The final installment in this trifecta of turn-offs deals with the idea of return on investment. In casually following the blogospheric reaction to the threat of cutting NEA funding from the recently passed stimulus bill, I found this study cited more than once by well-meaning commentators, specifically the statistic that every $1 of arts funding returns $7 in revenue to the government.
Artists and audiences alike have long since grown weary of artworks being judged sheerly by the amount of money they fetch. Indeed, in many circles, to express such an opinion would be to mark oneself as a spectacularly naive and shallow observer. Yet when arts funding is in jeopardy, it seems that few are shy about espousing a nearly identical position. Is judging the work by how much people spend on dinner before or after the show really that different from judging the work by what people are willing to pay for it directly? The former may, in fact, be worse, considering that it is even further removed from the audience's opinion of the work itself. What of those who spring for an expensive pre-show dinner only to be thoroughly let down by the evening's events? More importantly, what of art endeavors which don't live up to the $7 standard? Are they inherently less worthy of government support?
It's a long-standing cliche for jazz musicians performing at clubs to complain that in the eyes of the management, "You're just there to sell drinks." I don't think it matters whether those drinks are sold before, during or after the show; the implication is the same. Stomaching such attitudes may be part of life when dealing with booking agents and venue owners, but it shouldn't have to be part of defending the validity of one's life's work in the politcal arena.
I can already hear the reaction to what I've just written: that I'm overreacting, perhaps overthinking also, that arts advocates mean well, that no one's insulting anyone here, and that as long as the NEA funding got put back in the bill, it doesn't matter how it got there. I would be as relieved as anyone if this proves to be an overreaction, but it's hard to ignore the red flags. The first is a familiar one and need not be dwelled on for too long as I've discussed it many times before: in short, none of us became artists because we saw it as a boon to the economy, a way to keep kids off drugs, or any of the myriad extrinsic features so often attributed to The Arts in defense of government funding; more likely, it was just too damn much fun. This is, at the very least, an honesty issue.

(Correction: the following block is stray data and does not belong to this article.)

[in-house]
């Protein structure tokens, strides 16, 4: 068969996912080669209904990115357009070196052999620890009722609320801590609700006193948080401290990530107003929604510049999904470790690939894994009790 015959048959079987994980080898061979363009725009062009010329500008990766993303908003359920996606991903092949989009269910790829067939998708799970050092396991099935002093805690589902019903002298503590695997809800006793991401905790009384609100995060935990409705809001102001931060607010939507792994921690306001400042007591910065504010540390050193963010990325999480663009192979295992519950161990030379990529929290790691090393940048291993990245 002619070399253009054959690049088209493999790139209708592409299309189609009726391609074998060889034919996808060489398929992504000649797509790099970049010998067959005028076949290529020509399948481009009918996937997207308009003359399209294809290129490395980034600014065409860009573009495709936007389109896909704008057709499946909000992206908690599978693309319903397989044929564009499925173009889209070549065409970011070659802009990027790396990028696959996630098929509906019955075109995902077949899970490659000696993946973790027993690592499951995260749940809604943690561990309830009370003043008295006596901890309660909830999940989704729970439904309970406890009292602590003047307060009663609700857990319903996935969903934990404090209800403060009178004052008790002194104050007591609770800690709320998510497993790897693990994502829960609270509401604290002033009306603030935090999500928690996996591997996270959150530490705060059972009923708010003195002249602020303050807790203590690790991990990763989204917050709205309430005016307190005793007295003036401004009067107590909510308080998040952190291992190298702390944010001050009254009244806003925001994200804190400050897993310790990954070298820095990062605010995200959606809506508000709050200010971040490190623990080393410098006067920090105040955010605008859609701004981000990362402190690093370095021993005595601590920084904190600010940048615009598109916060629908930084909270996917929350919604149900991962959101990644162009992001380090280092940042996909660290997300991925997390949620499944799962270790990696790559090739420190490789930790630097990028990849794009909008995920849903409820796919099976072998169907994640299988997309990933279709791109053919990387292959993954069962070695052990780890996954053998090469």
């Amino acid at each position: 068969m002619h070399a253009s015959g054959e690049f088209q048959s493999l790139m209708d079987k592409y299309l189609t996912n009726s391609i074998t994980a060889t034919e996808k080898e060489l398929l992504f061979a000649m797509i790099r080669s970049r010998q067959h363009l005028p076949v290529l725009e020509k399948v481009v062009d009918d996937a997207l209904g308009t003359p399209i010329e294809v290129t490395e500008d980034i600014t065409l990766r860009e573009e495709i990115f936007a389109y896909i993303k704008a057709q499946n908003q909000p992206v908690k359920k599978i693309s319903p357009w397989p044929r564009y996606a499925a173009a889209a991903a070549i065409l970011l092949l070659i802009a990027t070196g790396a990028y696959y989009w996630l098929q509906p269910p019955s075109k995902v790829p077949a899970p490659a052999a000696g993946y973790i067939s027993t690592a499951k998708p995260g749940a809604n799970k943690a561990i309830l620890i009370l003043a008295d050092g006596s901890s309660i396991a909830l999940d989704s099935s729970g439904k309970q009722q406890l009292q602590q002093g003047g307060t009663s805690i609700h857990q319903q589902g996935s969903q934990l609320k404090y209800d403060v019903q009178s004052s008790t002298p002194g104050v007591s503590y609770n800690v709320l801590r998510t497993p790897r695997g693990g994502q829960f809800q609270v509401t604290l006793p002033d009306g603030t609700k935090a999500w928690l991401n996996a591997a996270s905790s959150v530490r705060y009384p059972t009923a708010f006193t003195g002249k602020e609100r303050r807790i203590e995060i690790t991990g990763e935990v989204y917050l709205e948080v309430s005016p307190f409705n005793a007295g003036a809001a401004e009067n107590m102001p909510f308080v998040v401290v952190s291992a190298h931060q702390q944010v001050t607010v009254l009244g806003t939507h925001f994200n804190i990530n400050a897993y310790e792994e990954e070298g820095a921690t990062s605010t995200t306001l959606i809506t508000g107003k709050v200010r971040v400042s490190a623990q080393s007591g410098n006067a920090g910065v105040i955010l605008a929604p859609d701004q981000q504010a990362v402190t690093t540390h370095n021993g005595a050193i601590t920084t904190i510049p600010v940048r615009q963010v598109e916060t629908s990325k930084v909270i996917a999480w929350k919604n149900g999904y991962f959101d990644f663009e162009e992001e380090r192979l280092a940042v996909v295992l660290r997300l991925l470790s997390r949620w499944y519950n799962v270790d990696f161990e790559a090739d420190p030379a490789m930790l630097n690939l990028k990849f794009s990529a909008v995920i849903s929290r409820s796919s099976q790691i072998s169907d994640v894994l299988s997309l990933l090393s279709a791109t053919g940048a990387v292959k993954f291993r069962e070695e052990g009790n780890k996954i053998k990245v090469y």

But more important than simply disavowing the reliance on extrinsic features in the name of some abstract conception of honesty is to ask whether it is truly in our best practical interests to judge artists and artworks by such features in the first place. In this case, it is most certainly not; in fact, the return on investment standard threatens to become a bludgeon wielded against many of those whom it is disingenuously being used to defend. For example, arts events that take place in dense commercial districts where there are lots of opportunities for audience members to spend money before and after the show would seem to be favored over those that take place in neighborhood galleries or rural areas where few businesses surround the event*. Concerts in bars and restaurants where food and drink are sold would take precedence over those that happen in "performance spaces" where little or no hospitality is offered and a free will donation rather than a flat cover charge is imposed. Visual artists who buy many expensive supplies would be seen as contributing more than than those who work cheaply with found objects. And so on and so forth.
Though the dialogue has been framed to avoid dealing with artworks case-by-case and instead to speak only of "The Arts" generally, this charade can be maintained only for so long. If the return on investment standard is established as a legitimate defense of government funding of the arts, the public interest then becomes to maximize the results by funding the art and artists which promise the greatest return. How long until a subsequent study is released which identifies specific types of arts events as more or less worthy of funding based on their proven return on investment? Perhaps appealing to the generalism of "The Arts" is a blessing in this case as it prevents us from making such distinctions for the time being. However, they can't be far off.
*If you just thought to yourself that audiences buying more gasoline counts as return on investment the same as buying dinner before the show, you and I have some irreconcilable differences.